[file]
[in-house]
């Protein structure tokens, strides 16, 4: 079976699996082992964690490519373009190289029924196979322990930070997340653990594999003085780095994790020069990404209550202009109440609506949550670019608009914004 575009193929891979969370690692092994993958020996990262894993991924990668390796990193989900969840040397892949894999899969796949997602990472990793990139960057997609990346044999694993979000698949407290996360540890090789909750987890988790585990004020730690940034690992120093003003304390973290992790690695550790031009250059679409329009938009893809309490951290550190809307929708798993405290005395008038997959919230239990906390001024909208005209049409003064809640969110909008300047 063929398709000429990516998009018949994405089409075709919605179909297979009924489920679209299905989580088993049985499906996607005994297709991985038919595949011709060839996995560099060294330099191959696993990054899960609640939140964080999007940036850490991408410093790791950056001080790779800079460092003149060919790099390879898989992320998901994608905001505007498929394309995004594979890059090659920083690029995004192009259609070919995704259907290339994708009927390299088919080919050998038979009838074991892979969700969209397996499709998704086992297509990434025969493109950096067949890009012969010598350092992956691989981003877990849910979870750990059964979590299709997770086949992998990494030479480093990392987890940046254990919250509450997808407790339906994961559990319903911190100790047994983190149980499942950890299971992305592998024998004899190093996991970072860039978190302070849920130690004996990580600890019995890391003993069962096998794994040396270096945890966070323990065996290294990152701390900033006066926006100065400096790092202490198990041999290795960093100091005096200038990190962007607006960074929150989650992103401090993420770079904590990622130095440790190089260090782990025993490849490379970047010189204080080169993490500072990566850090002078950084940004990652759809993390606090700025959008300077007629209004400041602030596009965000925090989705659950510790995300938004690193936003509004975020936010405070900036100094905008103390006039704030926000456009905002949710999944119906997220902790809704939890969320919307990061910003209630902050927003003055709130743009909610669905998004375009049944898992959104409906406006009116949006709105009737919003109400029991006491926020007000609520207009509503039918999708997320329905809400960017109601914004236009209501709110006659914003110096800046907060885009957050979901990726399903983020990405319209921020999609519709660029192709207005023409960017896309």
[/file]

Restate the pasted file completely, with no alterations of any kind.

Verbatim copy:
[in-house]
């Protein structure tokens, strides 16, 4: 079976699996082992964690490519373009190289029924196979322990930070997340653990594999003085780095994790020069990404209550202009109440609506949550670019608009914004 575009193929891979969370690692092994993958020996990262894993991924990668390796990193989900969840040397892949894999899969796949997602990472990793990139960057997609990346044999694993979000698949407290996360540890090789909750987890988790585990004020730690940034690992120093003003304390973290992790690695550790031009250059679409329009938009893809309490951290550190809307929708798993405290005395008038997959919230239990906390001024909208005209049409003064809640969110909008300047 063929398709000429990516998009018949994405089409075709919605179909297979009924489920679209299905989580088993049985499906996607005994297709991985038919595949011709060839996995560099060294330099191959696993990054899960609640939140964080999007940036850490991408410093790791950056001080790779800079460092003149060919790099390879898989992320998901994608905001505007498929394309995004594979890059090659920083690029995004192009259609070919995704259907290339994708009927390299088919080919050998038979009838074991892979969700969209397996499709998704086992297509990434025969493109950096067949890009012969010598350092992956691989981003877990849910979870750990059964979590299709997770086949992998990494030479480093990392987890940046254990919250509450997808407790339906994961559990319903911190100790047994983190149980499942950890299971992305592998024998004899190093996991970072860039978190302070849920130690004996990580600890019995890391003993069962096998794994040396270096945890966070323990065996290294990152701390900033006066926006100065400096790092202490198990041999290795960093100091005096200038990190962007607006960074929150989650992103401090993420770079904590990622130095440790190089260090782990025993490849490379970047010189204080080169993490500072990566850090002078950084940004990652759809993390606090700025959008300077007629209004400041602030596009965000925090989705659950510790995300938004690193936003509004975020936010405070900036100094905008103390006039704030926000456009905002949710999944119906997220902790809704939890969320919307990061910003209630902050927003003055709130743009909610669905998004375009049944898992959104409906406006009116949006709105009737919003109400029991006491926020007000609520207009509503039918999708997320329905809400960017109601914004236009209501709110006659914003110096800046907060885009957050979901990726399903983020990405319209921020999609519709660029192709207005023409960017896309």